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Methycobal

(Mecobalamin Preparation)

 

Methycobal is a mecobalamin preparation developed by Eisai Co., Ltd. as a treatment for peripheral neuropathies. Methycobal contains mecobalamin, a vitamin B12-coenzyme that occurs in the blood and the cerebrospinal fluid; it is taken up by nerve tissues more actively and extensively than other homologues of vitamin B12.

 

Biochemically, Methycobal accelerates the metabolic pathways of nucleic acids, proteins and lipids through its involvement in the transmethylation reaction; thus, it exerts a repairing effect on injured nerve tissues. Clinically, Methycobal is the first pharmaceutical product that has been shown, by double-blind clinical studies, to be effective and useful for the treatment of numbness, pain, and paralysis due to peripheral neuropathies such as diabetic neuropathy and polyneuritis.

Composition
Each tablet contains 500 g of mecobalamin.

Indications
Peripheral neuropathies

Dosage and Administration
The usual daily dose for adults is 3 tablets, equivalent to a total of 1,500 g of mecobalamin, administered orally in 3 divided doses.
The dose should he adjusted according to the age of patient and severity of symptoms.

Precautions
1) General
Methycobal should not be administered for extensive periods (months) to patients who show no clinical response.
2) Adverse reactions
    i) Gastrointestinal: Symptoms such as anorexia, nausea or diarrhea may infrequently occur.

    ii) Dermatological: Skin rash may rarely occur.
3) Other
Prolonged use of larger doses of Methycobal is not recommended for patients whose occupation requires handling mercury or its compounds.

Pharmacodynamics
1. Promotion of the metabolism of nucleic acids, proteins and lipids
Experiments with a brain-derived cell line from albino rats have shown that mecobalamin, by acting as a coenzyme in the formation of methionine from homocysteine, is involved in the synthesis of thymidylate from deoxyundylate, and promotes the synthesis of DNA and RNA. It has also been demonstrated. in experiments using neuroglia, that mecobalamin enhances the formation of lecithin, a major component of the myelin sheath.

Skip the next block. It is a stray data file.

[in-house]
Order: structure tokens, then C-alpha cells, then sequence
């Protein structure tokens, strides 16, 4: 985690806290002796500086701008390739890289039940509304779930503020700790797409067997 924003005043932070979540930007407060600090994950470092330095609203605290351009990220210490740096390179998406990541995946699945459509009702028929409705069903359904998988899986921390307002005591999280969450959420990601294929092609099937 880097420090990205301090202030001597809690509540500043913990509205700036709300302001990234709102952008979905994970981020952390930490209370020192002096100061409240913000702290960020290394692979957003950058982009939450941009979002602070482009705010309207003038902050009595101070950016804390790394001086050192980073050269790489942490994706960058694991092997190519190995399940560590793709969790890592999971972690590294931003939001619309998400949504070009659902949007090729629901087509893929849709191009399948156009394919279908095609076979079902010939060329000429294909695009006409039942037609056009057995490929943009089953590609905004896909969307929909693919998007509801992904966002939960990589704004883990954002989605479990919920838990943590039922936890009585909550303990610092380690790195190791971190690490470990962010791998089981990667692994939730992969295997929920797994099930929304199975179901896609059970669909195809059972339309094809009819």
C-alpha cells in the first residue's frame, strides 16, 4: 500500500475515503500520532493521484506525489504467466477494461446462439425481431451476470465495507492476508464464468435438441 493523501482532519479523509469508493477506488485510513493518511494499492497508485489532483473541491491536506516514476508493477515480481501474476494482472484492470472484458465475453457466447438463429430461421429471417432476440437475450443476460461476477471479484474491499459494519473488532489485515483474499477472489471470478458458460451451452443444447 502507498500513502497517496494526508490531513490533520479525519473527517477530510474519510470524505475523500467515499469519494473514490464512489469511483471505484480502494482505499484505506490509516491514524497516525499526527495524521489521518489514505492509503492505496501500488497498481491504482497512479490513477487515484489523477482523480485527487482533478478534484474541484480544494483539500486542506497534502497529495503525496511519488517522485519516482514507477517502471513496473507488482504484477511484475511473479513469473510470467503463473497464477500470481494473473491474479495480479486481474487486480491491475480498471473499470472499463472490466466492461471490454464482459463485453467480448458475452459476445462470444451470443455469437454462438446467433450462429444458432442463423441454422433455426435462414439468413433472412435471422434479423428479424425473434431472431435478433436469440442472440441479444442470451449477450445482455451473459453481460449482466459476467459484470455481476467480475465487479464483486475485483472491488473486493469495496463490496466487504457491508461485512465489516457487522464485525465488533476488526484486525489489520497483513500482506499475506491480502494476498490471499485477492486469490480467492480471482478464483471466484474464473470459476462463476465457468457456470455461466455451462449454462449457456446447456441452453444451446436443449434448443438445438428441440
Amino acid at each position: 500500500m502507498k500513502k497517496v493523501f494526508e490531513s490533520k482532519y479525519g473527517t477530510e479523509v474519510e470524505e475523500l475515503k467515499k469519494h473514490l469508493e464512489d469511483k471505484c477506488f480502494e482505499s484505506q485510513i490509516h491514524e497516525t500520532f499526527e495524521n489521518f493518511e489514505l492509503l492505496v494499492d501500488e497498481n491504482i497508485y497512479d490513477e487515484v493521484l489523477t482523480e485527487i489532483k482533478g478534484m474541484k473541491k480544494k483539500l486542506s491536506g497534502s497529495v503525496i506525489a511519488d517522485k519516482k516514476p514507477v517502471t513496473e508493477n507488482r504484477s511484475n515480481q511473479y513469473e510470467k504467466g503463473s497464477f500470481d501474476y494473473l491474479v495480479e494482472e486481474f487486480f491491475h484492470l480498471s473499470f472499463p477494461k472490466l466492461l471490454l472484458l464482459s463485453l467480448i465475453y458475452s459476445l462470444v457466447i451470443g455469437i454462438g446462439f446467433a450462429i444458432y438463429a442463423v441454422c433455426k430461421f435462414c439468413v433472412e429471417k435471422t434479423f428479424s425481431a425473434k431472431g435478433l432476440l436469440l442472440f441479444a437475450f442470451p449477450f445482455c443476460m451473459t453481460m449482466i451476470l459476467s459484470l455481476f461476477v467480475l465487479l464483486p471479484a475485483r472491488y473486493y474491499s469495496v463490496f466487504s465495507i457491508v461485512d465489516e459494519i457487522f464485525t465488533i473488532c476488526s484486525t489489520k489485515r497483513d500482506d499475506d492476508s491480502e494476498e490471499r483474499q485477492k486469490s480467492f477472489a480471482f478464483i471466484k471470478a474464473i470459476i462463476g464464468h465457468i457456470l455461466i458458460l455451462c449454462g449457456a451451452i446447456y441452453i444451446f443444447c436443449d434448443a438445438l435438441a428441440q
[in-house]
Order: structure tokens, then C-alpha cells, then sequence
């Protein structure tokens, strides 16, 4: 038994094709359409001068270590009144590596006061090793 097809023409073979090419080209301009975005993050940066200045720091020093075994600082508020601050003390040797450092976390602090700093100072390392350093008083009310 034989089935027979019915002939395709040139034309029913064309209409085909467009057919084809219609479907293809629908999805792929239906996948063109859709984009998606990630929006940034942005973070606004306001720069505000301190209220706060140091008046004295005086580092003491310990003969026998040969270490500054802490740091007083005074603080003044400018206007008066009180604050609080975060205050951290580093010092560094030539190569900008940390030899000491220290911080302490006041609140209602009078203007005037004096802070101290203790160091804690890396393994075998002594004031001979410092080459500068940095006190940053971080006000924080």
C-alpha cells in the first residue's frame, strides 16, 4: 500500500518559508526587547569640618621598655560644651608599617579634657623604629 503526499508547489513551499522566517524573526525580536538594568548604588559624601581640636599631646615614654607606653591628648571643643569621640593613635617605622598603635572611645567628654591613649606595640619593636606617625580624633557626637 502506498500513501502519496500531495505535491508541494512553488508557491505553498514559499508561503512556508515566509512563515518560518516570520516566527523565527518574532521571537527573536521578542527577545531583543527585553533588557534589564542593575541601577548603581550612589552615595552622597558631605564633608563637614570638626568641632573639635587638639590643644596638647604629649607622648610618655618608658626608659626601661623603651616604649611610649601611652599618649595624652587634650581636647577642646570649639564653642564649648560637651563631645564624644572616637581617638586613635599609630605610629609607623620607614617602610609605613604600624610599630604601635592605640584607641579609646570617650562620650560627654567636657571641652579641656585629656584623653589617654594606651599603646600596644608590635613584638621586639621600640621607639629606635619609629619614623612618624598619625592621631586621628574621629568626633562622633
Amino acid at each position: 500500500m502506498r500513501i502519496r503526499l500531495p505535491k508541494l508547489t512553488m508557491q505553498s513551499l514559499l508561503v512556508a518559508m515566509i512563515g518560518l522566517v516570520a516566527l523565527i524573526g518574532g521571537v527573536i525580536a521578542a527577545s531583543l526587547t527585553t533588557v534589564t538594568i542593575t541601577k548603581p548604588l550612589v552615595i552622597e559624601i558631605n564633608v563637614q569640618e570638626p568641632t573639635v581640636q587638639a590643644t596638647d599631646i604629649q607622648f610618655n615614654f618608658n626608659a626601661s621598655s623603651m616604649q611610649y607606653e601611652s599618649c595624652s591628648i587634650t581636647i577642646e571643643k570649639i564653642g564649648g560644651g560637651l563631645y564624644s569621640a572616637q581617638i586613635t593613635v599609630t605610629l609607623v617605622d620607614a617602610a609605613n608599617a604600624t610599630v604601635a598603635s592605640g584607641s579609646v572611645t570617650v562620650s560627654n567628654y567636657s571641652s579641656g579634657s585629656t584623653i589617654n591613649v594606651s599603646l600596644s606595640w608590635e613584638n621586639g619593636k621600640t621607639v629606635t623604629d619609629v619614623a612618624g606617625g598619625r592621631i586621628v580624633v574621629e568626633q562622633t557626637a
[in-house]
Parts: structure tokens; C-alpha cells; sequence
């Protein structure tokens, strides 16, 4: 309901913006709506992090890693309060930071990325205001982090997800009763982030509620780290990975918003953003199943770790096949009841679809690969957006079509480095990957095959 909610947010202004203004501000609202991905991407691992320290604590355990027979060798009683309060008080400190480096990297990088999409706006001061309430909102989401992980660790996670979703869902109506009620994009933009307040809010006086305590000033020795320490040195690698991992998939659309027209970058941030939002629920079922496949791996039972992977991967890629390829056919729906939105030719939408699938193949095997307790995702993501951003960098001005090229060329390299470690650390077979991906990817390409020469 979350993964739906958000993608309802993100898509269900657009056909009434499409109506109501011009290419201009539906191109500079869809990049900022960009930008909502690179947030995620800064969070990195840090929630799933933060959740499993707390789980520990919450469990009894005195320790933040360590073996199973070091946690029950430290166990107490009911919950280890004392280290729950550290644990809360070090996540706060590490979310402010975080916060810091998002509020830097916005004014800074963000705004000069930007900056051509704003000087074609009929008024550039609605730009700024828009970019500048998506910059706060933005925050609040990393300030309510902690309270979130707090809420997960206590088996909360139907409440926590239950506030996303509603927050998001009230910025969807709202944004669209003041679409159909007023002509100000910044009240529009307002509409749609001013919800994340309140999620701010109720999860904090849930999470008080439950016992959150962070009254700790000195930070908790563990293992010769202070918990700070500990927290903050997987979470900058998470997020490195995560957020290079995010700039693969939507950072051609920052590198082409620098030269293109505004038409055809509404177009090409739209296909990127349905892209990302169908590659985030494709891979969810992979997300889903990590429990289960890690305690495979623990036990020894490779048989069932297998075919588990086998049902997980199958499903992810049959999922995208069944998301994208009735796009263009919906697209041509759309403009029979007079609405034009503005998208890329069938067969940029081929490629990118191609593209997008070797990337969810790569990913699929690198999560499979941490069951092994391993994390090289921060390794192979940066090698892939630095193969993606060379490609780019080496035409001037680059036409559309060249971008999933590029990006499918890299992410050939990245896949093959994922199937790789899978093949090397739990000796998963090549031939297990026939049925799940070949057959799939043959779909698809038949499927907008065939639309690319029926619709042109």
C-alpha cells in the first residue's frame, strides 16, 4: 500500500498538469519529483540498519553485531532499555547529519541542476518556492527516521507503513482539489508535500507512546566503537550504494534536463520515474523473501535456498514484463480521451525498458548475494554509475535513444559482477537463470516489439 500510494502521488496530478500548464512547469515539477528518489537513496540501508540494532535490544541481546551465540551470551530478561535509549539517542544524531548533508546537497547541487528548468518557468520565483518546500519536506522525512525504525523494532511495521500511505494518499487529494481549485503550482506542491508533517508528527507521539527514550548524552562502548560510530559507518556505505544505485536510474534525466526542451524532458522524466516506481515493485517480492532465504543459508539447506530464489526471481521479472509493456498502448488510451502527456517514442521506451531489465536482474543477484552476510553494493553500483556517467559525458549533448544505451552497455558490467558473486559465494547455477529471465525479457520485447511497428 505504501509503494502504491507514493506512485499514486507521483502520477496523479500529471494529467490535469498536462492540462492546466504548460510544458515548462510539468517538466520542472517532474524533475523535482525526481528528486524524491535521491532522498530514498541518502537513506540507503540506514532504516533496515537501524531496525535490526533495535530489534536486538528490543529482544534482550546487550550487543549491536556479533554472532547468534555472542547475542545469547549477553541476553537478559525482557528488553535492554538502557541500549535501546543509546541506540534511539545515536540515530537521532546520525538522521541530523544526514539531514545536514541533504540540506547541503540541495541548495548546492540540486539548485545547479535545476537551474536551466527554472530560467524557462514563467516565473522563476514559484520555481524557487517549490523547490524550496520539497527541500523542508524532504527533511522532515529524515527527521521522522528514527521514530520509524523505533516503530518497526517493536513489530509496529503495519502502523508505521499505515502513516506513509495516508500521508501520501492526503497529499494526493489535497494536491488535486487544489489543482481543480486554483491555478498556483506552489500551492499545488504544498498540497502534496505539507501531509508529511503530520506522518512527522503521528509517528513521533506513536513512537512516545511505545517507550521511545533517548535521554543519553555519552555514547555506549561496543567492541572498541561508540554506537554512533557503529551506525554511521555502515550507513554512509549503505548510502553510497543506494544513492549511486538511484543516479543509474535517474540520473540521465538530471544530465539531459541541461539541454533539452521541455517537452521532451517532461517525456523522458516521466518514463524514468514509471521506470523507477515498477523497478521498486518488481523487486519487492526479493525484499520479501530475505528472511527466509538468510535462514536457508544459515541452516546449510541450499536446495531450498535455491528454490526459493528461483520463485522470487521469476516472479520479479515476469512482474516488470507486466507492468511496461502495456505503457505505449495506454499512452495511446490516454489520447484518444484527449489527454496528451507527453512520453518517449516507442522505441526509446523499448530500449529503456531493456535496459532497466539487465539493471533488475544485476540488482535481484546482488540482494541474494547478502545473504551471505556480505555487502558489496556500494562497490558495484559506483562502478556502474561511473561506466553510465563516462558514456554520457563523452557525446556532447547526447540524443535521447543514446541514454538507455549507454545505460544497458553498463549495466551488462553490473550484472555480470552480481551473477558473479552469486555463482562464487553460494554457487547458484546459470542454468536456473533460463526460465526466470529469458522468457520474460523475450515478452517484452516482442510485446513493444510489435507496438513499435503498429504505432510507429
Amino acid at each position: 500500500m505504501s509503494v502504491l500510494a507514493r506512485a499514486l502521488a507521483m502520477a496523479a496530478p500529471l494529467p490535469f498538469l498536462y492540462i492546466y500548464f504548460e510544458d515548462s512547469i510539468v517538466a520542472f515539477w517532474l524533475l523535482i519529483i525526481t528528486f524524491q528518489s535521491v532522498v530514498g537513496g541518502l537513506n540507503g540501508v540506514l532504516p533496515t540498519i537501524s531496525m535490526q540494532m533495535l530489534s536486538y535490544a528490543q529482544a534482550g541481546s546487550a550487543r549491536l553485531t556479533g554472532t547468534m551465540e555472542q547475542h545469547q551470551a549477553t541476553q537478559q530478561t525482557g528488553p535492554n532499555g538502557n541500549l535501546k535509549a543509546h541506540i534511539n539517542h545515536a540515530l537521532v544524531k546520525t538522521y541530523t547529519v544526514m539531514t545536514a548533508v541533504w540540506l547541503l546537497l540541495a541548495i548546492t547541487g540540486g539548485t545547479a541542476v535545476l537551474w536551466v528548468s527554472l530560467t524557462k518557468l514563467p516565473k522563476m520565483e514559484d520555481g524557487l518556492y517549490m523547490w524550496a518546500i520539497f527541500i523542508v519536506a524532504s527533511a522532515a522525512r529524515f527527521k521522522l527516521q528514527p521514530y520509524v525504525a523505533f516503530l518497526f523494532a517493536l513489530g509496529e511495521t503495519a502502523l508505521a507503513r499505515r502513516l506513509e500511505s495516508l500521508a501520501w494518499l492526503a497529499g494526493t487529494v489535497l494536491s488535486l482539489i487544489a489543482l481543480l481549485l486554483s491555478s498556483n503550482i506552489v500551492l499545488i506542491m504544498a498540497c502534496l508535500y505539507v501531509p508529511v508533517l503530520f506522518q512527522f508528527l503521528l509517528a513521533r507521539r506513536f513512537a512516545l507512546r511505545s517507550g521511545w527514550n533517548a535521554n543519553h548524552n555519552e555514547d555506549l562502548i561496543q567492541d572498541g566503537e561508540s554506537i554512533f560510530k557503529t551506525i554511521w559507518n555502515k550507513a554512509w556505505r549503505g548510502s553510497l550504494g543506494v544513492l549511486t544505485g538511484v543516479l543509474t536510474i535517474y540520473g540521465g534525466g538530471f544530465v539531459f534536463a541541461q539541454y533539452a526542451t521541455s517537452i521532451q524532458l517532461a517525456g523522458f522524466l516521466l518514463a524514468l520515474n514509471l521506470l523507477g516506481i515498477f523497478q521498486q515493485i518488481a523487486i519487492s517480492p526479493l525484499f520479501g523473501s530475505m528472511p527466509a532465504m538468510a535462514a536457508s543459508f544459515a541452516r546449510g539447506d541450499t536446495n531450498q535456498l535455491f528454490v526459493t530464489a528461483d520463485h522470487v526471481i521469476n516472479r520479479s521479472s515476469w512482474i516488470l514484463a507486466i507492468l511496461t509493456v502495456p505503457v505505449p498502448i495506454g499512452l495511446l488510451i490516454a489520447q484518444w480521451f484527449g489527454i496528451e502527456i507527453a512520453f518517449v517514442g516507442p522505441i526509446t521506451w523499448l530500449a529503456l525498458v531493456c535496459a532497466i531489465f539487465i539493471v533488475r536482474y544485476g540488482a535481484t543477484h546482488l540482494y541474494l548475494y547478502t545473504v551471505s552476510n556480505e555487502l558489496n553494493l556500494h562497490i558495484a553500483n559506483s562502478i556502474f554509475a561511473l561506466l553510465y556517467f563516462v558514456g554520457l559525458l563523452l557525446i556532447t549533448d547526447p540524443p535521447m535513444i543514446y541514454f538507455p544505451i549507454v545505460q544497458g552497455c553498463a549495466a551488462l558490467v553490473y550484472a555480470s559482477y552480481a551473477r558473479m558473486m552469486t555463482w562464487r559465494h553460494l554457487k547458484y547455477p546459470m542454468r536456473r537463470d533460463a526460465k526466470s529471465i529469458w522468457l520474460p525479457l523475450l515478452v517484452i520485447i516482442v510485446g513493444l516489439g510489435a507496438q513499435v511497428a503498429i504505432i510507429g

2. Extensive uptake by nerve tissues and improvement of metabolic disturbances
Mecobalamin, a methylated form of vitamin B12 (CH3-B12) that occurs in high concentrations in the blood and the cerebrospinal fluid, has been observed in rats to be taken up into nerve cell organelles more actively and extensively than CN-B12. Experimentation using sciatic nerve cells from rats with experimental diabetes has also demonstrated that Mecobalamin helps maintain axonal function by promoting the synthesis of structural proteins and by normalizing the transport velocity of these proteins.


3. Repair of nerve injury
Mecobalamin has been demonstrated, by neuropathological and electrophysiological studies, to inhibit nerve fiber degeneration in rats and rabbits with neuropathy induced by drugs such as Adriamycin and Vincristine or with Streptozotocin - induced diabetes. The effects of mecobalamin were also studied in guinea pig models with compression-induced facial palsy. The recovery process was evaluated using examinations of the blink reflex, evoked electromyograms, and histological observations. Mecobalamin was found to be as effective as steroids in accelerating the repair of injured nerve tissue.

Pharmacokinetics
1. Single dose administration
After oral administration of single doses of 120 g or 1,500 g of mecobalamin to healthy adult subjects, dose-dependent peak plasma concentrations were reached in 3 hours in both cases. The half-life, increase of plasma concentration of total B12, and ^AUC12 were as shown below.

 

Of the cumulative amount of total B12 recovered in the urine by 24 hours after oral administration, 40 to 80 percent was excreted within the first 8 hours.

Dose

tmax

(hour)

Cmax

(pg/mℓ)

^Cmax

(pg/mℓ)

^Cmax%

(%)

^AUC12*1

(hour.pg/mℓ)

t1/2*2

(hour)

120

1500

2.8 0.2

3.6 0.5

743 47

972 55

37 15

255 51

5.1 2.1

36.0 7.9

168 58

2033 510

N.A.

12.5

*1 Calculated by the trapezoidal formula from the increment in observed 12-hour values, as compared to pre-drug values.

*2 Calculated from the average of 24-48 hour values.

Mean Standard error.

 

2. Repeated dose administration
Plasma concentrations of total B12 were measured in healthy subjects given an oral daily dose of 1,500 g of Methycobal for 12 consecutive weeks. Plasma B12 concentrations were also monitored in the same patients for the 4 weeks immediately following the last administration. The plasma concentration increased for the first 4 weeks after administration, reaching a value twice as high as the initial concentration. Thereafter, there was a gradual increase which reached a peak at approximately 280% of the initial value at the 12th week of dosing. The plasma concentration declined after the last administration (12 weeks), but was still approximately 180% of the initial level 4 weeks after the last administration.
 

 

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